Erroneous Information on Report
AppFolio, Inc. is settling a class action alleging that it violated the Fair Credit Reporting Act (FCRA). The complaint alleged that AppFolio (a) sold tenant screening reports that included information from public records that belonged to a different person, and (b) did not give consumers proper disclosures required by the FCRA when asked.
Plaintiff Carlos Ramirez was turned down for a job because a background report on him claimed that he had been convicted of a petit theft in 2013. Ramirez says he could not have committed the 2013 theft because he did not set foot in the US until 2015. The complaint for this class action alleges that First Advantage Background Services Corporation violated the Fair Credit Reporting Act (FCRA) when Ramirez tried to correct the record.
Consumer reporting companies can’t print everything they uncover in their consumer reports. For example, the law prohibits them from publishing expunged or sealed criminal records. But the complaint for this class action alleges that consumer reporting agency the Control Group Media Company and its subsidiaries Instant Checkmate and Truthfinders go ahead and publish these this information, sometimes in spite of court-ordered notices not to do so.
This settlement involves an alternative dispute resolution (ADR) program for consumers who feel they have been harmed by inaccurate information provided in a credit report about a civil judgment or tax lien.
When a credit reporting agency (CRA) assembles a consumer report for a prospective employer, inaccurate or out-of-date criminal history can have a serious adverse impact. Sometimes the CRA even reinserts previously-removed material into a report. The complaint for this class action says that Sterling Infosystems, Inc. did this, reinserting disputed information into credit reports without following the procedures required by law.
Because consumer reports are being used by more and more parties, including by landlords before renting an apartment, it’s important that credit reporting companies acquire accurate information. But the complaint for this class action alleges that TransUnion, LLC and TransUnion Resident Screening Solutions, Inc. (TURSS) do not do enough to ensure the accuracy and currency of information, resulting in unnecessarily negative reports to landlords. The complaint claims violations of the FCRA.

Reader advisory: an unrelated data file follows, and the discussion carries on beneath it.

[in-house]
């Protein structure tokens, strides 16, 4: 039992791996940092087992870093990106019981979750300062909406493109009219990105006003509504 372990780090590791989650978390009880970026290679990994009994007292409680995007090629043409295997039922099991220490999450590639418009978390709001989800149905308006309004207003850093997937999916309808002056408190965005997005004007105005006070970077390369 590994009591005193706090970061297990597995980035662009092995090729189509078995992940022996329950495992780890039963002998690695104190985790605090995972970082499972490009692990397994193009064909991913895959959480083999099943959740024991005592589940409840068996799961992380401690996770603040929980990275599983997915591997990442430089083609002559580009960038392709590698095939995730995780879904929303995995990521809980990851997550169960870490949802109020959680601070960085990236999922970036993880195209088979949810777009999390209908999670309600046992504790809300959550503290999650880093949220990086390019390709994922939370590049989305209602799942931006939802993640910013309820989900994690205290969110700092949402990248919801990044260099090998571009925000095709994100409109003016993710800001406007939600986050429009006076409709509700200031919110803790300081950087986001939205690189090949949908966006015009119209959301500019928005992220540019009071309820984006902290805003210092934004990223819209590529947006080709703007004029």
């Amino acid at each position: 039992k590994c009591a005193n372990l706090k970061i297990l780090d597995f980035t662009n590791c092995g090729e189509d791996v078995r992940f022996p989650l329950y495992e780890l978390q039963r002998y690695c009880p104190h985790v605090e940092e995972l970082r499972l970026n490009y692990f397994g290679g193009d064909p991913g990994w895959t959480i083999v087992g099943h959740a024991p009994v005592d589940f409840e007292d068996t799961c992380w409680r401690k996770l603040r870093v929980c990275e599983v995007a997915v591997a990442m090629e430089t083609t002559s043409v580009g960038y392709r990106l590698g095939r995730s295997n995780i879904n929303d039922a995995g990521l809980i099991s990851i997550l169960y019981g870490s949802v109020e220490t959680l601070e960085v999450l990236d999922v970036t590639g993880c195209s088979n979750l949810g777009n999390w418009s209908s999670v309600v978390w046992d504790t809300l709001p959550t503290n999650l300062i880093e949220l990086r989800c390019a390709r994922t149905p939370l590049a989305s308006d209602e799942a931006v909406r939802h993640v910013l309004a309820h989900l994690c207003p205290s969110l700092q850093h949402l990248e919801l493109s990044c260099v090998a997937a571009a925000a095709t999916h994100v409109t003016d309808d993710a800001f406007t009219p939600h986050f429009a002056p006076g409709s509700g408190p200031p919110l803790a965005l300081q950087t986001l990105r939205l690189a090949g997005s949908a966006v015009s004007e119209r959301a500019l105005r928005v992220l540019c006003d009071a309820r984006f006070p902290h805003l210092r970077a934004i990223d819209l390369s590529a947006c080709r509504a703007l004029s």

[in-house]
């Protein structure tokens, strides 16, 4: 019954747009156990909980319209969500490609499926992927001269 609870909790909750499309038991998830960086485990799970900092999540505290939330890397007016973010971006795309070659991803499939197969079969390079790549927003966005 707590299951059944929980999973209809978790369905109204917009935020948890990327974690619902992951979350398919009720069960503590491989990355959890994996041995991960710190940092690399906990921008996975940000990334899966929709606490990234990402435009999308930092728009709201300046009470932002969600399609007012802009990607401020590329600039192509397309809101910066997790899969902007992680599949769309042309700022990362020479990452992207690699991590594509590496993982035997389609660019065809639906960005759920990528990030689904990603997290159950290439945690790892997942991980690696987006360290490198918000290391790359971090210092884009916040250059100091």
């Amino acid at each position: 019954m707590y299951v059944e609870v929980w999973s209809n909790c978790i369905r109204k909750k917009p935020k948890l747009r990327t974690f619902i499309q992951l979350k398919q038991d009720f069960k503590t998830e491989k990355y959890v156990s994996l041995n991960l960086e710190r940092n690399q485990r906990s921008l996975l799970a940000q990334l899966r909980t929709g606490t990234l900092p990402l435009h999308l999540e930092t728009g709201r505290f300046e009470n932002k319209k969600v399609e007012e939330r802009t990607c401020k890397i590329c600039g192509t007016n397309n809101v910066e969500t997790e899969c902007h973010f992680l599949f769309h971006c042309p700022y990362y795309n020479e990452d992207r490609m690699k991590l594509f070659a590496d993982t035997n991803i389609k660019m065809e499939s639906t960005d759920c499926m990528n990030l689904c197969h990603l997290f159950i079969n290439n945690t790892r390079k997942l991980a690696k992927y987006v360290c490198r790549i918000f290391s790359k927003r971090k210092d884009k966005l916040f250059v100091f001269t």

Business Information Group, Inc. (BIG) is settling a class action alleging that it violated the Fair Credit Reporting Act (FCRA) in preparing consumer reports. The complaint claims that the consumer report compiled for the plaintiff contained inaccurate or incomplete public record information.
This settlement resolves a class action alleging that Quick Search violated the Fair Credit Reporting Act (FCRA) because it sent out background reports without taking care to determine that the information in the reports was accurate.
When she was offered a job in California with Avis, plaintiff Denise Watkins was ready to accept. Then, Avis withdrew its offer, because, the complaint says, the background report they had received from Sterling contained a criminal history. In fact, it wasn’t her history—but by the time she saw the error, it was too late. The complaint says that the companies violated the FCRA, Sterling in providing erroneous information on the report, and Avis because it did not follow the rules for users of credit reports, most notably in not giving her a chance to challenge the false information before they withdrew their job offer.